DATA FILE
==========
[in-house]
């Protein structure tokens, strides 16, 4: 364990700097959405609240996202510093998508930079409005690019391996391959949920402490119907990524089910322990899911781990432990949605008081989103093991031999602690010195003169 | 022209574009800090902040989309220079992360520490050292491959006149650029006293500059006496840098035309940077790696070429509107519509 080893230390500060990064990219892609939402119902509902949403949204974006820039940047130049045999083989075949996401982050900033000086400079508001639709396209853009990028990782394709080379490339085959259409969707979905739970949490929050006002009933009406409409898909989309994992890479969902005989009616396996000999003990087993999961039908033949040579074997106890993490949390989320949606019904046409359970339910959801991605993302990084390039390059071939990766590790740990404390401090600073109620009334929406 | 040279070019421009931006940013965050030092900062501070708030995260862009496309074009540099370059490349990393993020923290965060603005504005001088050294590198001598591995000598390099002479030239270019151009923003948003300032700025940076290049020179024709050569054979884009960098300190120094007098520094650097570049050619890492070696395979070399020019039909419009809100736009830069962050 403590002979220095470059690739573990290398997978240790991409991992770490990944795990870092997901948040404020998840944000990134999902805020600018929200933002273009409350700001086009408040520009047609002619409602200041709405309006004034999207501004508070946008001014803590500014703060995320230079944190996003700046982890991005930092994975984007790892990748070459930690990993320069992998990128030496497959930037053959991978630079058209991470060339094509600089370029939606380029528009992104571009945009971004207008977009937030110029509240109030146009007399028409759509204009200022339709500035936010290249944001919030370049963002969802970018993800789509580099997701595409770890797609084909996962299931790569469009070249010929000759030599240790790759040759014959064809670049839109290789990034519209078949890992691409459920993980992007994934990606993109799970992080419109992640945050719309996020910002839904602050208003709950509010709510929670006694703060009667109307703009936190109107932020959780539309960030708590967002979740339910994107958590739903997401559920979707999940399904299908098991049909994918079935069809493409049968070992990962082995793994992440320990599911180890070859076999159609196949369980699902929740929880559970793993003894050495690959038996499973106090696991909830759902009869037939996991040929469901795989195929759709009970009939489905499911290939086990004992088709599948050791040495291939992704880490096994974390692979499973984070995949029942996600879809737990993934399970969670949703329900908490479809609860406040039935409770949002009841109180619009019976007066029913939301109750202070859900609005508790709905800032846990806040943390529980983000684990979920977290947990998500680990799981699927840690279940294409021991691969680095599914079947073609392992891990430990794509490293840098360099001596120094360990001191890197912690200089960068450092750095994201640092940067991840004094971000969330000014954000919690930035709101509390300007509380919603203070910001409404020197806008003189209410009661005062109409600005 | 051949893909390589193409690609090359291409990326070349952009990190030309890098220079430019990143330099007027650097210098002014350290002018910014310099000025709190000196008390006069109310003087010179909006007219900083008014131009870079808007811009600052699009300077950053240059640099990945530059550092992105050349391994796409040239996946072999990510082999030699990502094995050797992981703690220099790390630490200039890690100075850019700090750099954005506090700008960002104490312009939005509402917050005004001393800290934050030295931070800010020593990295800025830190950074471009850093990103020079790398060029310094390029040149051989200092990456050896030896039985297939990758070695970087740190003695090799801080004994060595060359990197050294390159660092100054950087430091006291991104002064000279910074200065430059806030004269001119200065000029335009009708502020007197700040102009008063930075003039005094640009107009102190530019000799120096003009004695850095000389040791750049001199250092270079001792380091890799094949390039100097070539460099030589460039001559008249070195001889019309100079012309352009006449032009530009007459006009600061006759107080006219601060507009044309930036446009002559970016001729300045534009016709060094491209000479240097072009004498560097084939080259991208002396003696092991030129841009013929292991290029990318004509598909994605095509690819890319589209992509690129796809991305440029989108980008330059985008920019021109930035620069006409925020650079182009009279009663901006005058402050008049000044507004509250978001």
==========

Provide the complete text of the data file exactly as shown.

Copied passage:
[in-house]
């Protein structure tokens, strides 16, 4: 364990700097959405609240996202510093998508930079409005690019391996391959949920402490119907990524089910322990899911781990432990949605008081989103093991031999602690010195003169 | 022209574009800090902040989309220079992360520490050292491959006149650029006293500059006496840098035309940077790696070429509107519509 080893230390500060990064990219892609939402119902509902949403949204974006820039940047130049045999083989075949996401982050900033000086400079508001639709396209853009990028990782394709080379490339085959259409969707979905739970949490929050006002009933009406409409898909989309994992890479969902005989009616396996000999003990087993999961039908033949040579074997106890993490949390989320949606019904046409359970339910959801991605993302990084390039390059071939990766590790740990404390401090600073109620009334929406 | 040279070019421009931006940013965050030092900062501070708030995260862009496309074009540099370059490349990393993020923290965060603005504005001088050294590198001598591995000598390099002479030239270019151009923003948003300032700025940076290049020179024709050569054979884009960098300190120094007098520094650097570049050619890492070696395979070399020019039909419009809100736009830069962050 403590002979220095470059690739573990290398997978240790991409991992770490990944795990870092997901948040404020998840944000990134999902805020600018929200933002273009409350700001086009408040520009047609002619409602200041709405309006004034999207501004508070946008001014803590500014703060995320230079944190996003700046982890991005930092994975984007790892990748070459930690990993320069992998990128030496497959930037053959991978630079058209991470060339094509600089370029939606380029528009992104571009945009971004207008977009937030110029509240109030146009007399028409759509204009200022339709500035936010290249944001919030370049963002969802970018993800789509580099997701595409770890797609084909996962299931790569469009070249010929000759030599240790790759040759014959064809670049839109290789990034519209078949890992691409459920993980992007994934990606993109799970992080419109992640945050719309996020910002839904602050208003709950509010709510929670006694703060009667109307703009936190109107932020959780539309960030708590967002979740339910994107958590739903997401559920979707999940399904299908098991049909994918079935069809493409049968070992990962082995793994992440320990599911180890070859076999159609196949369980699902929740929880559970793993003894050495690959038996499973106090696991909830759902009869037939996991040929469901795989195929759709009970009939489905499911290939086990004992088709599948050791040495291939992704880490096994974390692979499973984070995949029942996600879809737990993934399970969670949703329900908490479809609860406040039935409770949002009841109180619009019976007066029913939301109750202070859900609005508790709905800032846990806040943390529980983000684990979920977290947990998500680990799981699927840690279940294409021991691969680095599914079947073609392992891990430990794509490293840098360099001596120094360990001191890197912690200089960068450092750095994201640092940067991840004094971000969330000014954000919690930035709101509390300007509380919603203070910001409404020197806008003189209410009661005062109409600005 | 051949893909390589193409690609090359291409990326070349952009990190030309890098220079430019990143330099007027650097210098002014350290002018910014310099000025709190000196008390006069109310003087010179909006007219900083008014131009870079808007811009600052699009300077950053240059640099990945530059550092992105050349391994796409040239996946072999990510082999030699990502094995050797992981703690220099790390630490200039890690100075850019700090750099954005506090700008960002104490312009939005509402917050005004001393800290934050030295931070800010020593990295800025830190950074471009850093990103020079790398060029310094390029040149051989200092990456050896030896039985297939990758070695970087740190003695090799801080004994060595060359990197050294390159660092100054950087430091006291991104002064000279910074200065430059806030004269001119200065000029335009009708502020007197700040102009008063930075003039005094640009107009102190530019000799120096003009004695850095000389040791750049001199250092270079001792380091890799094949390039100097070539460099030589460039001559008249070195001889019309100079012309352009006449032009530009007459006009600061006759107080006219601060507009044309930036446009002559970016001729300045534009016709060094491209000479240097072009004498560097084939080259991208002396003696092991030129841009013929292991290029990318004509598909994605095509690819890319589209992509690129796809991305440029989108980008330059985008920019021109930035620069006409925020650079182009009279009663901006005058402050008049000044507004509250978001």